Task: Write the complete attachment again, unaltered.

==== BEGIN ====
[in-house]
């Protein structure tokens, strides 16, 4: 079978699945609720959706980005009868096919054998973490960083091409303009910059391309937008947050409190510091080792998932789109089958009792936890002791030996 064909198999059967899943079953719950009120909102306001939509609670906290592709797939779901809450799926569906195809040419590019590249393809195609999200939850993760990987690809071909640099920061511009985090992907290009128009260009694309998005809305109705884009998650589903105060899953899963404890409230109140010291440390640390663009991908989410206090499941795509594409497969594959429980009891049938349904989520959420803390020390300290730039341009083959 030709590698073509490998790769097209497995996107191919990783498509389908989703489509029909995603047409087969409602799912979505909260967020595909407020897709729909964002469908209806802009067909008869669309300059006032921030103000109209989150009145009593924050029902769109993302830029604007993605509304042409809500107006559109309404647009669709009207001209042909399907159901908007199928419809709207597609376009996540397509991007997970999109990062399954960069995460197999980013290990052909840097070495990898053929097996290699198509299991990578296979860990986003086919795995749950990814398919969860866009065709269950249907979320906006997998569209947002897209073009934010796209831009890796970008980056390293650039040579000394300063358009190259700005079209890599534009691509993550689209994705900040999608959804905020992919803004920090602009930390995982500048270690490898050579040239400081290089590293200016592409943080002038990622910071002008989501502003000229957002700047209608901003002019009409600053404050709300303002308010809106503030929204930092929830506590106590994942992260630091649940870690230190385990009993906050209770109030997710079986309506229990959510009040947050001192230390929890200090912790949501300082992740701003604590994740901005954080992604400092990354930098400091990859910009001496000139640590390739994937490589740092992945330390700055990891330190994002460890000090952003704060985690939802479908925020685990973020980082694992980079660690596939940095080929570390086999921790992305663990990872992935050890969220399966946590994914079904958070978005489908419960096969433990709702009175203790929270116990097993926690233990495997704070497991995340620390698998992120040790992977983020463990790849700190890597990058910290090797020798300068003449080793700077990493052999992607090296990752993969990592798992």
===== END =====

[in-house]
């Protein structure tokens, strides 16, 4: 079978699945609720959706980005009868096919054998973490960083091409303009910059391309937008947050409190510091080792998932789109089958009792936890002791030996 064909198999059967899943079953719950009120909102306001939509609670906290592709797939779901809450799926569906195809040419590019590249393809195609999200939850993760990987690809071909640099920061511009985090992907290009128009260009694309998005809305109705884009998650589903105060899953899963404890409230109140010291440390640390663009991908989410206090499941795509594409497969594959429980009891049938349904989520959420803390020390300290730039341009083959 030709590698073509490998790769097209497995996107191919990783498509389908989703489509029909995603047409087969409602799912979505909260967020595909407020897709729909964002469908209806802009067909008869669309300059006032921030103000109209989150009145009593924050029902769109993302830029604007993605509304042409809500107006559109309404647009669709009207001209042909399907159901908007199928419809709207597609376009996540397509991007997970999109990062399954960069995460197999980013290990052909840097070495990898053929097996290699198509299991990578296979860990986003086919795995749950990814398919969860866009065709269950249907979320906006997998569209947002897209073009934010796209831009890796970008980056390293650039040579000394300063358009190259700005079209890599534009691509993550689209994705900040999608959804905020992919803004920090602009930390995982500048270690490898050579040239400081290089590293200016592409943080002038990622910071002008989501502003000229957002700047209608901003002019009409600053404050709300303002308010809106503030929204930092929830506590106590994942992260630091649940870690230190385990009993906050209770109030997710079986309506229990959510009040947050001192230390929890200090912790949501300082992740701003604590994740901005954080992604400092990354930098400091990859910009001496000139640590390739994937490589740092992945330390700055990891330190994002460890000090952003704060985690939802479908925020685990973020980082694992980079660690596939940095080929570390086999921790992305663990990872992935050890969220399966946590994914079904958070978005489908419960096969433990709702009175203790929270116990097993926690233990495997704070497991995340620390698998992120040790992977983020463990790849700190890597990058910290090797020798300068003449080793700077990493052999992607090296990752993969990592798992």